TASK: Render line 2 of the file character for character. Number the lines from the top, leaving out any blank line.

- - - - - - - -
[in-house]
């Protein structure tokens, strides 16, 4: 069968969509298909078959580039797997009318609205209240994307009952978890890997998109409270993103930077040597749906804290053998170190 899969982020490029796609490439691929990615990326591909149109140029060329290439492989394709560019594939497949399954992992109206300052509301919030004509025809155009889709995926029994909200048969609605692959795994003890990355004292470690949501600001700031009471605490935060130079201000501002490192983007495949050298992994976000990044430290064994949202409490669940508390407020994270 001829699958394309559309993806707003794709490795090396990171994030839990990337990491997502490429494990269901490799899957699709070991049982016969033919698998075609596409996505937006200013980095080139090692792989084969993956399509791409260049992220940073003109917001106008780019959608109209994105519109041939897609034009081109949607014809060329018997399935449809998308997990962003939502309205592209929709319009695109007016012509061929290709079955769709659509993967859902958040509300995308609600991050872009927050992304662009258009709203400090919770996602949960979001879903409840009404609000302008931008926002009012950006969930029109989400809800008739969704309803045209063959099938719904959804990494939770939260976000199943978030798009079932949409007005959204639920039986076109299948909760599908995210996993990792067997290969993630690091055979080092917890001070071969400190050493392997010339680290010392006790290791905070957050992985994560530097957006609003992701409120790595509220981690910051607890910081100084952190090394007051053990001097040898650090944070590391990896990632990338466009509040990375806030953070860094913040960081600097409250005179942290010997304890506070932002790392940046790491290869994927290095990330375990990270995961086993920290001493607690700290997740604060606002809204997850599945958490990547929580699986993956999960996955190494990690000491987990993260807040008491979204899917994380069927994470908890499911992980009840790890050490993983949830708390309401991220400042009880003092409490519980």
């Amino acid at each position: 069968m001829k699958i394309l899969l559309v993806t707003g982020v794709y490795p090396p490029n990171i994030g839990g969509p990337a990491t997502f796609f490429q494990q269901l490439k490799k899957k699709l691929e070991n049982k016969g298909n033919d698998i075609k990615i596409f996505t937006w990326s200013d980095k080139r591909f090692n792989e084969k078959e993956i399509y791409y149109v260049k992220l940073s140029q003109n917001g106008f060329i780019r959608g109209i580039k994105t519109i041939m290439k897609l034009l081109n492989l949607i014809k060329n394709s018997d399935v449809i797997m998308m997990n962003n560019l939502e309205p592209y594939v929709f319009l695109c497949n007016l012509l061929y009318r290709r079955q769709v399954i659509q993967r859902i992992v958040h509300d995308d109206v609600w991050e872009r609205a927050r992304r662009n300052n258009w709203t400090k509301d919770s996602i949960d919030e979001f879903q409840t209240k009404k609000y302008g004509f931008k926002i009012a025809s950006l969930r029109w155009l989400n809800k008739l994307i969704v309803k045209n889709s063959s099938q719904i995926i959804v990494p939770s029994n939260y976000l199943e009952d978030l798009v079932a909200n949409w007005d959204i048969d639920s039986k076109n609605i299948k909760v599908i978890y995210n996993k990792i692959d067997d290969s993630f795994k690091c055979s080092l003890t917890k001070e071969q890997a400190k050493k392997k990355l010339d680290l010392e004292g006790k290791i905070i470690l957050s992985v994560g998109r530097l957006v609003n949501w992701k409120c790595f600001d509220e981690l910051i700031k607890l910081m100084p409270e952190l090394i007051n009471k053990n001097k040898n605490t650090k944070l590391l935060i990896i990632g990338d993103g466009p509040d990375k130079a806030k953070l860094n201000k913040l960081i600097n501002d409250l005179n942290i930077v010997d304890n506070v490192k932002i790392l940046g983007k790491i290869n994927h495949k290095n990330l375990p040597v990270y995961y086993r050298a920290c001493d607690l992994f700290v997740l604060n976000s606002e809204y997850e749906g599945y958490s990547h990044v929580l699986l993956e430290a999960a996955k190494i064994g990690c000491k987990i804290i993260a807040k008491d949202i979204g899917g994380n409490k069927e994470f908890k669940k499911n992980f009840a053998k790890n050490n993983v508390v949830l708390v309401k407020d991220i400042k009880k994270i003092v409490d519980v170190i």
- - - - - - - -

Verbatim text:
């Protein structure tokens, strides 16, 4: 069968969509298909078959580039797997009318609205209240994307009952978890890997998109409270993103930077040597749906804290053998170190 899969982020490029796609490439691929990615990326591909149109140029060329290439492989394709560019594939497949399954992992109206300052509301919030004509025809155009889709995926029994909200048969609605692959795994003890990355004292470690949501600001700031009471605490935060130079201000501002490192983007495949050298992994976000990044430290064994949202409490669940508390407020994270 001829699958394309559309993806707003794709490795090396990171994030839990990337990491997502490429494990269901490799899957699709070991049982016969033919698998075609596409996505937006200013980095080139090692792989084969993956399509791409260049992220940073003109917001106008780019959608109209994105519109041939897609034009081109949607014809060329018997399935449809998308997990962003939502309205592209929709319009695109007016012509061929290709079955769709659509993967859902958040509300995308609600991050872009927050992304662009258009709203400090919770996602949960979001879903409840009404609000302008931008926002009012950006969930029109989400809800008739969704309803045209063959099938719904959804990494939770939260976000199943978030798009079932949409007005959204639920039986076109299948909760599908995210996993990792067997290969993630690091055979080092917890001070071969400190050493392997010339680290010392006790290791905070957050992985994560530097957006609003992701409120790595509220981690910051607890910081100084952190090394007051053990001097040898650090944070590391990896990632990338466009509040990375806030953070860094913040960081600097409250005179942290010997304890506070932002790392940046790491290869994927290095990330375990990270995961086993920290001493607690700290997740604060606002809204997850599945958490990547929580699986993956999960996955190494990690000491987990993260807040008491979204899917994380069927994470908890499911992980009840790890050490993983949830708390309401991220400042009880003092409490519980």